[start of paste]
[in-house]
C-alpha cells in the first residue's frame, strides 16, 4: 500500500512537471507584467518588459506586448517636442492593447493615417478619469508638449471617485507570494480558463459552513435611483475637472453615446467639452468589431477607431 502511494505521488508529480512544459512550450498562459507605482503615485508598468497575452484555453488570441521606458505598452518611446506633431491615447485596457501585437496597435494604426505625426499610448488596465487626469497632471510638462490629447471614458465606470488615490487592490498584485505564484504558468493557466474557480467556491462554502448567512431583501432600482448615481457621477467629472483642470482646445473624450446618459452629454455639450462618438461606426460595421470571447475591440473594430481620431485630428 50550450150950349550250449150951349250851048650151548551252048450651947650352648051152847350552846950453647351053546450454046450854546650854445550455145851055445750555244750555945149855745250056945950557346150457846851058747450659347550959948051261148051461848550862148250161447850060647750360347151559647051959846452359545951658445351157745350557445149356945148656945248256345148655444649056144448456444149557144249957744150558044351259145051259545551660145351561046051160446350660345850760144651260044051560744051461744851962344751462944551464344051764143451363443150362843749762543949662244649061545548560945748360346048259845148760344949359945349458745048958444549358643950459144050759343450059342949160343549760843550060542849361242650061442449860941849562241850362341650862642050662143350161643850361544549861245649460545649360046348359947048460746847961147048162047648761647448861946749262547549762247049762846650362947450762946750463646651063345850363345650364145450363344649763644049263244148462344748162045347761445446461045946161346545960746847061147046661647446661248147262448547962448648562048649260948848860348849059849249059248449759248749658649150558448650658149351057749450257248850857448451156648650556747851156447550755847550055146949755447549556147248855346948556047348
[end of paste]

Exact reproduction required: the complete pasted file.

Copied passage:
[in-house]
C-alpha cells in the first residue's frame, strides 16, 4: 500500500512537471507584467518588459506586448517636442492593447493615417478619469508638449471617485507570494480558463459552513435611483475637472453615446467639452468589431477607431 502511494505521488508529480512544459512550450498562459507605482503615485508598468497575452484555453488570441521606458505598452518611446506633431491615447485596457501585437496597435494604426505625426499610448488596465487626469497632471510638462490629447471614458465606470488615490487592490498584485505564484504558468493557466474557480467556491462554502448567512431583501432600482448615481457621477467629472483642470482646445473624450446618459452629454455639450462618438461606426460595421470571447475591440473594430481620431485630428 50550450150950349550250449150951349250851048650151548551252048450651947650352648051152847350552846950453647351053546450454046450854546650854445550455145851055445750555244750555945149855745250056945950557346150457846851058747450659347550959948051261148051461848550862148250161447850060647750360347151559647051959846452359545951658445351157745350557445149356945148656945248256345148655444649056144448456444149557144249957744150558044351259145051259545551660145351561046051160446350660345850760144651260044051560744051461744851962344751462944551464344051764143451363443150362843749762543949662244649061545548560945748360346048259845148760344949359945349458745048958444549358643950459144050759343450059342949160343549760843550060542849361242650061442449860941849562241850362341650862642050662143350161643850361544549861245649460545649360046348359947048460746847961147048162047648761647448861946749262547549762247049762846650362947450762946750463646651063345850363345650364145450363344649763644049263244148462344748162045347761445446461045946161346545960746847061147046661647446661248147262448547962448648562048649260948848860348849059849249059248449759248749658649150558448650658149351057749450257248850857448451156648650556747851156447550755847550055146949755447549556147248855346948556047348